The Music of Diane Birch

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On the surface, Diane Birch’s story doesn’t seem that unique. The daughter of loving parents, she took up an instrument at the age of seven, rebelled during her teenage years, then crossed states in her early twenties, in search of a dream.

On the surface, Diane Birch’s story doesn’t seem that unique. The daughter of loving parents, she took up an instrument at the age of seven, rebelled during her teenage years, then crossed states in her early twenties, in search of a dream.

But then again, she’s been called “the future of singer-songwriters” (Huffington Post) whose debut release “could possibly challenge the music industry to step up to the plate” (New York Post). Her sound has been plastered all over MTV and VH1. She’s touring her retro piano pop sound coast to coast this summer, hitting bars, music venues, radio stations, and national late night talk shows. So maybe she’s got something to say.

After meeting up with Birch during her sound check before her show at Walnut Street’s World Café Live, she tells me: “I’m coming to the realization that this is, you know, what I do. My job. I’m just really lucky and I don’t want it to end.”

Now in her mid-twenties, she was born in Michigan, the daughter of a preacher. Before a decade had passed, her father’s missionary responsibilities had moved the Birches to Zimbabwe, Australia, and, finally, Portland, Oregon.

She admits it was tough finding herself throughout childhood, and even went through a goth phase, when she would wear a black, floor-length cape in her father’s church and blasted the sounds of The Cure, Joy Division, and even Christian Death from her home stereo. “I rebelled and then I found myself – whatever,” she says. “I look at it like a blessing. It made me push hard to get away, then made me find what I’m supposed to do. Even now, I see that all the stuff I rebelled against has influenced my music – in a non-religious way – and when I was writing songs, I was like, ‘you know, church was a huge part of my musical influence.’ Even the wording of my songs are like gospel. I sing about devils, angels, heaven, that sort of terminology.”

It seems fitting, then, that her debut album is titled “Bible Belt.”

After moving to Los Angeles, Birch began making a living as a pianist, playing in hotels and restaurants. A friend convinced her to take a vocal class so she could put words to her music. She then created a MySpace page and posted some rough tracks. Her eventual goal was to conduct feature films, obviously figuring a website with original music couldn’t hurt.

But she first knew she was onto something big when she saw Prince enter the hotel lobby she was playing in. He and “his people,” as she says, watched for a few minutes, then left. “Then these people came back and said, ‘Prince wants to get more information on you,’” she says. “I sort of just gave them my name and number and was like, ‘Yeah, whatever.’”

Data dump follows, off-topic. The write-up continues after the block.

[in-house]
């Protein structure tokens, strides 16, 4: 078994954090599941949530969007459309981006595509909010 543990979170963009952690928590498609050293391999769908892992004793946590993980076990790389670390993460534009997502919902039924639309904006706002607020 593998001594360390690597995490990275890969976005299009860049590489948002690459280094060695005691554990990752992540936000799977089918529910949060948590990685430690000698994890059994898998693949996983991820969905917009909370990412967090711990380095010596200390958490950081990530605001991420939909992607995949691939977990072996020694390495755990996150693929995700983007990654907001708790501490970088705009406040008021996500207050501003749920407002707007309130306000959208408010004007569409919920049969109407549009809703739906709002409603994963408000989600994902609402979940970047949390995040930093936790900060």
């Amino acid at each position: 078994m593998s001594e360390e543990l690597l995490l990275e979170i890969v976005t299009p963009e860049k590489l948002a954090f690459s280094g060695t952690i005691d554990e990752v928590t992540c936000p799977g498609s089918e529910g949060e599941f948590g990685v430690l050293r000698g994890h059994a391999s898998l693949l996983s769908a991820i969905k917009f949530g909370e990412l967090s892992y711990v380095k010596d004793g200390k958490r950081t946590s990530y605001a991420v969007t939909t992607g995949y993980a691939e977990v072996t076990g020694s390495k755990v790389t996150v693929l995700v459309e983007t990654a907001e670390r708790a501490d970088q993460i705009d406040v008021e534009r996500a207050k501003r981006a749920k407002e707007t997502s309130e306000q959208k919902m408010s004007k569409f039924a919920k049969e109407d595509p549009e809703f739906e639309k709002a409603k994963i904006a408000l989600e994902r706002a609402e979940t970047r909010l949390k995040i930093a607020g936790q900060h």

Two weeks later, she received a phone call. It was before noon. She describes the conversation going like this:

Caller: “Prince wants you to come over his house.”

Diane: “Uh, okay, when?”

Caller: “Like, today – I don’t know, in an hour?”

Diane: “Okay.”

“It was so spontaneous,” she says. “It was insane.” Weeks later, she was told that Prince logged onto her MySpace page as soon as he got home from the hotel that original afternoon.

Upon arriving at his house, Diane was led to his rehearsal space and, with a few others, got to watch Prince and his band rehearse. Then she was invited to play for everyone, which she did. “He was just standing there, over me,” she says. “It was a space, probably smaller than this room.” She turns her back to me, hovering her arm toward the rest of World Café’s upstairs bar and stage area. “[When I was finished] he invited me to stay for lunch, so I sat with him in his dining room and ate with his whole band. Then we went and jammed out for a bit. It was surreal. I kept pinching myself, saying, ‘I can’t believe this is happening.’”

Always “into his music,” Birch admits she was not a “die hard fan” and was initially freaked out, hoping she wouldn’t be asked to jam out on a song she hadn’t heard of. “But he didn’t,” she says with a laugh. “We just jammed out on whatever, we just jammed out on [the] G [note].” She never spoke to him again.

If Prince was the first to see something in Birch’s music, he hasn’t been the last. She’s been chosen as MTV-U’s “Freshman of the Week”, has the top single, “Nothing But A Miracle,” on Boston’s WXRV, has played on David Letterman and is scheduled for Jimmy Kimmel on July 31st. Of her current tour, through October, she tells me she’s having trouble getting used to being on the road. “I’m starting to realize I’m not going to sleep in my bed for a while.”

Her vocal and piano sound really can’t be defined. She tells me she takes most of her influence from opera, which she’s been listening to since she was ten years old. “Never really into female singers,” the sounds of Otis Redding and Neil Young always resonated with her, and she did her best to create a bluesy-indie piano sound, attempting to capture the same diverse audiences of both music icons.

Still, it took some time to realize what she wanted. “For a long time, I listened to my voice and hated it. So I tried to sound like someone else. I tried to sound like what I thought people wanted me to sound like, and I hated that. I’ve finally got to the point where I’m happy with my voice. I finally feel it’s me. It’s what I am. I’m singing something and people are enjoying it. Yeah, that’s me.”

Website: www.DianeBirch.com

MySpace: www.MySpace.com/DianeBirch

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